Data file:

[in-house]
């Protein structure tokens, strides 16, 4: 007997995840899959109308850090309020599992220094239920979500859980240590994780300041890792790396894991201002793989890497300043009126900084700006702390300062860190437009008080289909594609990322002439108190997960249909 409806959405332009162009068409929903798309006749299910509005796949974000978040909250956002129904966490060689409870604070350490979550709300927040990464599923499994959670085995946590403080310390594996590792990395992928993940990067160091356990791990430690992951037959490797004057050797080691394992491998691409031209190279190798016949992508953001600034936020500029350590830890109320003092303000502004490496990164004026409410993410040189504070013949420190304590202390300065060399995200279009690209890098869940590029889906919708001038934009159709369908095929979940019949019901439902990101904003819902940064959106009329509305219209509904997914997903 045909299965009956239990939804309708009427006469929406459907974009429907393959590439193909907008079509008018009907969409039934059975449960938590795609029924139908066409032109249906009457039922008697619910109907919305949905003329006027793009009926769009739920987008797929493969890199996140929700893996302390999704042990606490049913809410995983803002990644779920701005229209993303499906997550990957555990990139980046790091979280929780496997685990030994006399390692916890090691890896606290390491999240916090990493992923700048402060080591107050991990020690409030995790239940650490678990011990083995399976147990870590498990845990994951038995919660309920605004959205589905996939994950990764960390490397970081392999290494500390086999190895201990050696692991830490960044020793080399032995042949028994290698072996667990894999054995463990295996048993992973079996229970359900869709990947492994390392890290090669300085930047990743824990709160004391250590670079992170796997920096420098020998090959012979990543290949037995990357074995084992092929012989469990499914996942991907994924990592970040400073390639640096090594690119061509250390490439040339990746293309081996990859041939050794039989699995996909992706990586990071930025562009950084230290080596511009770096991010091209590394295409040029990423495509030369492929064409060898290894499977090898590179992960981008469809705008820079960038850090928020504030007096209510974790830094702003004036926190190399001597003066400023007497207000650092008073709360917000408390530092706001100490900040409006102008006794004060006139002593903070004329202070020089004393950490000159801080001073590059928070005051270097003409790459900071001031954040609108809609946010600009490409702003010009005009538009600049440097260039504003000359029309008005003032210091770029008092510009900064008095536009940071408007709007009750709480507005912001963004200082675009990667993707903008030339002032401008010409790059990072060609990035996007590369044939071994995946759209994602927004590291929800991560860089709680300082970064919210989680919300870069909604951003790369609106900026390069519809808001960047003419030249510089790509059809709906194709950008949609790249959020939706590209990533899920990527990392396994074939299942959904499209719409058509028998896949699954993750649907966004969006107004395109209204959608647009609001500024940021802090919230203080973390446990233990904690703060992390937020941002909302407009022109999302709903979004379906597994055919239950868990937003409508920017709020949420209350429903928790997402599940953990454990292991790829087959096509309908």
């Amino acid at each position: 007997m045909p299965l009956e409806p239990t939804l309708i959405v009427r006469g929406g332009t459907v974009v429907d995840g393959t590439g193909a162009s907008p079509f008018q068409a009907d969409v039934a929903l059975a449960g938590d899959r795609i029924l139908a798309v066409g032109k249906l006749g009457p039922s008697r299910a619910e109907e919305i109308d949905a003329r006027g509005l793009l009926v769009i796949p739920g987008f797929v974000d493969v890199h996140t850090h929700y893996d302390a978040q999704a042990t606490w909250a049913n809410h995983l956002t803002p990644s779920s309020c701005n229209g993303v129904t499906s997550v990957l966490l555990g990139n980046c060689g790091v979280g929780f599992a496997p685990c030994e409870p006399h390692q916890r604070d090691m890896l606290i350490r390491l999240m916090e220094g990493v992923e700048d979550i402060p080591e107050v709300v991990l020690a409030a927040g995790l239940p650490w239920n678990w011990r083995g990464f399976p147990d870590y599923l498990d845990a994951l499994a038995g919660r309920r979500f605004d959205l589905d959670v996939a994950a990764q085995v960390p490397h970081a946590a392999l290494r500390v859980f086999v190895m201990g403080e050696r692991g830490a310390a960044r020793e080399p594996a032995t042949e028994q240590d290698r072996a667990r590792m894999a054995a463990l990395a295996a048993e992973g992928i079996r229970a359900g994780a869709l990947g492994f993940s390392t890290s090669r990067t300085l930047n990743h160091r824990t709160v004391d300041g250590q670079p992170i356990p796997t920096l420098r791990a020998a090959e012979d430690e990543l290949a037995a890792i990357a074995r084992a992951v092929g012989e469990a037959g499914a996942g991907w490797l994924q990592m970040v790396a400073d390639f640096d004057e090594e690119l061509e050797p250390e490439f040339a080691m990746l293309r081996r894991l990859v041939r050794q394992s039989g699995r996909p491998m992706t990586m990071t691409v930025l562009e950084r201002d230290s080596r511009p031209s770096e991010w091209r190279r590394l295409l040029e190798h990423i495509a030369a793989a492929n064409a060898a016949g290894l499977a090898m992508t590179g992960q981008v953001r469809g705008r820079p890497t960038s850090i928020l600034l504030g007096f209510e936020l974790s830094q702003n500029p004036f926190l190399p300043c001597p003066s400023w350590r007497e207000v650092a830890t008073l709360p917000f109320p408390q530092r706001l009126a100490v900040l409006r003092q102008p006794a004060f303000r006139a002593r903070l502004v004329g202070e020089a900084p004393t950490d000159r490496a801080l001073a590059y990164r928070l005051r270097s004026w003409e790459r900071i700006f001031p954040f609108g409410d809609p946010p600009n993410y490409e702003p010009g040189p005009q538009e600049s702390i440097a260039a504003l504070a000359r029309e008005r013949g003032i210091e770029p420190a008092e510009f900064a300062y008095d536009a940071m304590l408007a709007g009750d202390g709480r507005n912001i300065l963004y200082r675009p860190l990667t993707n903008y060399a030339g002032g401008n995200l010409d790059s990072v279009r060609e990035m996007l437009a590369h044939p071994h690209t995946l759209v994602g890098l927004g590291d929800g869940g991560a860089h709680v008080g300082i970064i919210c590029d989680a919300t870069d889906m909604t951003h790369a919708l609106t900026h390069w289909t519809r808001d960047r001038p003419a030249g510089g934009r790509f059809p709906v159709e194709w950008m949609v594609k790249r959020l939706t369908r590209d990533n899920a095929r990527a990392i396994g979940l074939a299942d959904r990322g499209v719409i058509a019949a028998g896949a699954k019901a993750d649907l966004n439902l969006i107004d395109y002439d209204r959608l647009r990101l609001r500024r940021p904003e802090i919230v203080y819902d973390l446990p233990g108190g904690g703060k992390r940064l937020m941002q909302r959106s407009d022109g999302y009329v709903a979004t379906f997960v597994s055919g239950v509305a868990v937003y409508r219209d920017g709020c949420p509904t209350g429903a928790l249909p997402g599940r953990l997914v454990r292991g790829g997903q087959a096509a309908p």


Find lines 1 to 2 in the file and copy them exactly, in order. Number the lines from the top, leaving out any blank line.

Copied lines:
[in-house]
């Protein structure tokens, strides 16, 4: 007997995840899959109308850090309020599992220094239920979500859980240590994780300041890792790396894991201002793989890497300043009126900084700006702390300062860190437009008080289909594609990322002439108190997960249909 409806959405332009162009068409929903798309006749299910509005796949974000978040909250956002129904966490060689409870604070350490979550709300927040990464599923499994959670085995946590403080310390594996590792990395992928993940990067160091356990791990430690992951037959490797004057050797080691394992491998691409031209190279190798016949992508953001600034936020500029350590830890109320003092303000502004490496990164004026409410993410040189504070013949420190304590202390300065060399995200279009690209890098869940590029889906919708001038934009159709369908095929979940019949019901439902990101904003819902940064959106009329509305219209509904997914997903 045909299965009956239990939804309708009427006469929406459907974009429907393959590439193909907008079509008018009907969409039934059975449960938590795609029924139908066409032109249906009457039922008697619910109907919305949905003329006027793009009926769009739920987008797929493969890199996140929700893996302390999704042990606490049913809410995983803002990644779920701005229209993303499906997550990957555990990139980046790091979280929780496997685990030994006399390692916890090691890896606290390491999240916090990493992923700048402060080591107050991990020690409030995790239940650490678990011990083995399976147990870590498990845990994951038995919660309920605004959205589905996939994950990764960390490397970081392999290494500390086999190895201990050696692991830490960044020793080399032995042949028994290698072996667990894999054995463990295996048993992973079996229970359900869709990947492994390392890290090669300085930047990743824990709160004391250590670079992170796997920096420098020998090959012979990543290949037995990357074995084992092929012989469990499914996942991907994924990592970040400073390639640096090594690119061509250390490439040339990746293309081996990859041939050794039989699995996909992706990586990071930025562009950084230290080596511009770096991010091209590394295409040029990423495509030369492929064409060898290894499977090898590179992960981008469809705008820079960038850090928020504030007096209510974790830094702003004036926190190399001597003066400023007497207000650092008073709360917000408390530092706001100490900040409006102008006794004060006139002593903070004329202070020089004393950490000159801080001073590059928070005051270097003409790459900071001031954040609108809609946010600009490409702003010009005009538009600049440097260039504003000359029309008005003032210091770029008092510009900064008095536009940071408007709007009750709480507005912001963004200082675009990667993707903008030339002032401008010409790059990072060609990035996007590369044939071994995946759209994602927004590291929800991560860089709680300082970064919210989680919300870069909604951003790369609106900026390069519809808001960047003419030249510089790509059809709906194709950008949609790249959020939706590209990533899920990527990392396994074939299942959904499209719409058509028998896949699954993750649907966004969006107004395109209204959608647009609001500024940021802090919230203080973390446990233990904690703060992390937020941002909302407009022109999302709903979004379906597994055919239950868990937003409508920017709020949420209350429903928790997402599940953990454990292991790829087959096509309908």